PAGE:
Date/time input 710 may include a date and/or a time indicating when to start testing and/or QA of the IVR application. For example, a user may provide date/time input 710, and testing/QA component 410 may perform testing/QA of the IVR application at the date and/or time specified by date/time input 710.

The user may have the option of inputting a name of a dialog state from where testing/QA component 410 may begin testing/QA of the IVR application. For example, the user may provide the name of VXML events 720, grammar 730, correct input 740, other VXML elements 750, etc. If no name for a dialog state is provided by a user, testing/QA component 410 may start from a default first dialog state reached by calling the telephone number provided by phone number input 700.

VXML events 720 may include the names of VXML events (e.g., noinput, nomatch, help, etc.) for testing/QA by component 410. For example, a user may provide the names of VXML events 720, via interface 400, and testing/QA component 410 may perform testing/QA on VXML events 720. The user may also specify, via interface 400, the location of speech input (e.g., the names of audio files to be used for a nomatch events, noinput events, etc.) for VXML events 720. Testing/QA component 410 may perform testing/QA on VXML events 720 using the user-defined inputs for VXML events 720. If the user does not specify the names of VXML events 720 to be tested for a dialog state, testing/QA component 410 may perform testing/QA for default events (e.g., noinput events, nomatch events, etc.), and may provide synthetic speech as the input for the default events.

Grammar 730 may include user-defined (e.g., via interface 400) grammar to be used for a dialog state. For example, grammar 730 may include customized grammar (e.g., the grammar used to define a type of flower may be customized to include a rose, a tulip, etc.). In another example, the user may specify, via interface 400, the location of an input (e.g., where a recorded input is stored) for grammar 730. Testing/QA component 410 may perform testing/QA using the user-defined inputs for grammar 730. If no customized grammar is specified, testing/QA component 410 may perform testing/QA for default grammar (e.g., as specified in the dialog state), and may provide synthetic speech as the input for the default grammar.

Correct input 740 may include user-defined (e.g., via interface 400) correct input for a dialog state. For example, correct input 740 may include a correct input for VXML events 720, grammar 730, other VXML elements 740, etc. Testing/QA component 410 may perform testing/QA for correct input 740 using the user-defined correct inputs for dialog states. If no correct input 740 is defined, testing/QA component 410 may perform testing/QA for a default correct input.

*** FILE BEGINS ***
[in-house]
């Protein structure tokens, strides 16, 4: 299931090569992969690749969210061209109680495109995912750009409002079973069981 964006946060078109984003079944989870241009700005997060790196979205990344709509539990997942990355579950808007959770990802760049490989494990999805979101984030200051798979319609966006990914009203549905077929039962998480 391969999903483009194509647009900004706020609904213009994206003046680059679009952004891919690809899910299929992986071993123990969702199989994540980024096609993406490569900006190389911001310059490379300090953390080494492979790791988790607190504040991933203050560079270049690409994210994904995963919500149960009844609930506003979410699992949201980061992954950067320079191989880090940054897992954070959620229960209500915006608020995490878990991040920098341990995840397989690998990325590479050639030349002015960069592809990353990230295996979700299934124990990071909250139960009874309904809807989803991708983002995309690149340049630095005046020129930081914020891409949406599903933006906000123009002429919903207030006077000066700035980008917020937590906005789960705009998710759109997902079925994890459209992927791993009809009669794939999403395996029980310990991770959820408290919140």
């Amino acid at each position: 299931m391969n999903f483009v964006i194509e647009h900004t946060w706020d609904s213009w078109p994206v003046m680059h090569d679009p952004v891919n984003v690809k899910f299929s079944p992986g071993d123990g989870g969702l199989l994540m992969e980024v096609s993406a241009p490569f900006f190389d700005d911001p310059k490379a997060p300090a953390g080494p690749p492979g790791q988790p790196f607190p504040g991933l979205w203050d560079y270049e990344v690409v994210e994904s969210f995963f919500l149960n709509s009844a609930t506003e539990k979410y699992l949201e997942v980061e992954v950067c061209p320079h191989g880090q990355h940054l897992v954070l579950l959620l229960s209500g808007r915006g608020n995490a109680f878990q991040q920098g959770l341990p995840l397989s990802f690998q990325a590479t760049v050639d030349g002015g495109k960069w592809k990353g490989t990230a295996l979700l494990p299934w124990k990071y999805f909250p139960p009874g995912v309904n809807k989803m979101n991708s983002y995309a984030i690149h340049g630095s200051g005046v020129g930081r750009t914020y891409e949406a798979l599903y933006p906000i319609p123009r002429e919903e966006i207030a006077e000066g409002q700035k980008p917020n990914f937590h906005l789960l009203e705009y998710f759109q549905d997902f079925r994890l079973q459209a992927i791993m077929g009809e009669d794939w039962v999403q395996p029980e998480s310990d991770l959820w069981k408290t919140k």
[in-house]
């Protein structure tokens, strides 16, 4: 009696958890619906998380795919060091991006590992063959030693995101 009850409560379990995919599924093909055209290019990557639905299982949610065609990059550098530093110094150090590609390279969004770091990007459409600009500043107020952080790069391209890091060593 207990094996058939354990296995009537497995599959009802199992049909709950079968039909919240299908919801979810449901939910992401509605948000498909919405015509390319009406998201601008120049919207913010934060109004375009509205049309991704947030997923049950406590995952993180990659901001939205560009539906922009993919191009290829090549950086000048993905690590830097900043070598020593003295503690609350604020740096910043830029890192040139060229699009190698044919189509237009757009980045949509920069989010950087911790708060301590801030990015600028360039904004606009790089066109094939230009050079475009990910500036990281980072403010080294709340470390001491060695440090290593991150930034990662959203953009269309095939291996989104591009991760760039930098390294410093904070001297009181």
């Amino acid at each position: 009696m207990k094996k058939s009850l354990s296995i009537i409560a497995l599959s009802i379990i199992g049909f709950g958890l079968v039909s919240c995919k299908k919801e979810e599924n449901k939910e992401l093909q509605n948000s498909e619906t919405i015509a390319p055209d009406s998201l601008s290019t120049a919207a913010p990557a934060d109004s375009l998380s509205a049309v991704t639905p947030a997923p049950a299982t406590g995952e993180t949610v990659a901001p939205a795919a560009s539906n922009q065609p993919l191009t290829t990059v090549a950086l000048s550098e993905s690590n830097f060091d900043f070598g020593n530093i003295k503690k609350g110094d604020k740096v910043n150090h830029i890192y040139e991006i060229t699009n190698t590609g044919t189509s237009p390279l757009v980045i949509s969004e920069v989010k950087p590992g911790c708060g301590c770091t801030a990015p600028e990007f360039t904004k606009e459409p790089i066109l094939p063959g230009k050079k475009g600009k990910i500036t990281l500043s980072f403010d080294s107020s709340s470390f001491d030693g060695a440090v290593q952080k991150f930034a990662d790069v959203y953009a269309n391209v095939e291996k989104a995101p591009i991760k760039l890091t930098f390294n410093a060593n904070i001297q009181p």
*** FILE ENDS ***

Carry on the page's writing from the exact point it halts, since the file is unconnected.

Other VXML elements 750 may include any of the VXML elements defined previously and/or other VXML elements used in an IVR application. For example, the user may specify other types of inputs of an IVR application as other VXML elements 750, and testing/QA component 410 may perform testing/QA on other VXML elements 750.

Although FIG. 7 shows exemplary dialog states conditions 510 that may be provided via interface 400, in other implementations, fewer or more dialog states conditions than depicted in FIG. 7 may be provided via interface 400.

FIG. 8 is a functional diagram of testing/QA component 410 of testing/QA system 125. As shown, component 410 may include a variety of components, e.g., a data storage component 800, a date/time component 810, a call number component 820, a VXML architecture component 830, a call flow completion component 840, a notification component 850, a terminate component 860, etc.

Data storage component 800 may include any type of memory device (e.g., main memory 230, read only memory (ROM) 240, and/or storage device 250 of device 200). Data storage component 800 may provide storage for the testing/QA conditions provided by a user via interface 400, as described above in connection with FIGS. 4-7. The testing/QA conditions may be stored in a variety of ways. For example, the testing/QA conditions may be stored as files (e.g., a Microsoft Word document, a Microsoft Excel document, a Comma Separate file, etc.), and/or as a database management types (e.g., relational, object oriented, network, hierarchical, file system-based, etc.).

Date/time component 810 may retrieve the date and time provided by a user (e.g., date/time inputs 610 and 710) from data storage 800. Date/time component 810 may begin performance of testing/QA of an IVR application at the provided date and time.

If testing/QA component 410 begins testing/QA of the IVR application as specified by date/time component 810, call number component 820 may retrieve the telephone number to be called for the IVR application (e.g., phone number input 600 or 700) from data storage 800. Call number component 820 may also initiate the telephone call to the IVR application using the retrieved telephone number.

VXML architecture component 830 may include the exemplary components shown in FIG. 9 and described below. VXML architecture component 830 may retrieve the exemplary components of FIG. 9 from data storage 800.

Call flow completion component 840 may be executed if testing/QA component 410 has accessed the predetermined dialog states and performed testing/QA using the conditions provided by the user. If executed, call flow completion component 840 may check that the conditions provided by the user for the IVR application have been tested.